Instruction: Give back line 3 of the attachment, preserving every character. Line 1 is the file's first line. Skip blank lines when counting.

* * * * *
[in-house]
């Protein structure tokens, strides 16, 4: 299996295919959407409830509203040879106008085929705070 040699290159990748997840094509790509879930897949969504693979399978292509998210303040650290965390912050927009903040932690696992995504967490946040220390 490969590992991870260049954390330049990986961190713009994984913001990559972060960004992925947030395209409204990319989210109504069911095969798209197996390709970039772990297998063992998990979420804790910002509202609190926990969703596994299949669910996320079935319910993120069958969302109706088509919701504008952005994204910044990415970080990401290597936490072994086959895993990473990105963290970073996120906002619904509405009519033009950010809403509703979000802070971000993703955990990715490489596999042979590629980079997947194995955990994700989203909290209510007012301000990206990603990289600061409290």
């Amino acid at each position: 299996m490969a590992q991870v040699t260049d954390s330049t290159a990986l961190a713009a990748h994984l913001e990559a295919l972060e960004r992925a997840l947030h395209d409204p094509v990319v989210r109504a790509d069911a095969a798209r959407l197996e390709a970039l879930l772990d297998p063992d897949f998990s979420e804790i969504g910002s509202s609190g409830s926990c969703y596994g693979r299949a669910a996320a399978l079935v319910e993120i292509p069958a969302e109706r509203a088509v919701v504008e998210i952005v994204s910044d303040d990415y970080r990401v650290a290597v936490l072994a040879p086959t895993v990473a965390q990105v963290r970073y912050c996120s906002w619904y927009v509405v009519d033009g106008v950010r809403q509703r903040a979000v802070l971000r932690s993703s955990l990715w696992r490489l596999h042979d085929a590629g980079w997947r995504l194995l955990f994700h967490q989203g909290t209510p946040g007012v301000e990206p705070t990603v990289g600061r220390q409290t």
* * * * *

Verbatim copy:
């Amino acid at each position: 299996m490969a590992q991870v040699t260049d954390s330049t290159a990986l961190a713009a990748h994984l913001e990559a295919l972060e960004r992925a997840l947030h395209d409204p094509v990319v989210r109504a790509d069911a095969a798209r959407l197996e390709a970039l879930l772990d297998p063992d897949f998990s979420e804790i969504g910002s509202s609190g409830s926990c969703y596994g693979r299949a669910a996320a399978l079935v319910e993120i292509p069958a969302e109706r509203a088509v919701v504008e998210i952005v994204s910044d303040d990415y970080r990401v650290a290597v936490l072994a040879p086959t895993v990473a965390q990105v963290r970073y912050c996120s906002w619904y927009v509405v009519d033009g106008v950010r809403q509703r903040a979000v802070l971000r932690s993703s955990l990715w696992r490489l596999h042979d085929a590629g980079w997947r995504l194995l955990f994700h967490q989203g909290t209510p946040g007012v301000e990206p705070t990603v990289g600061r220390q409290t």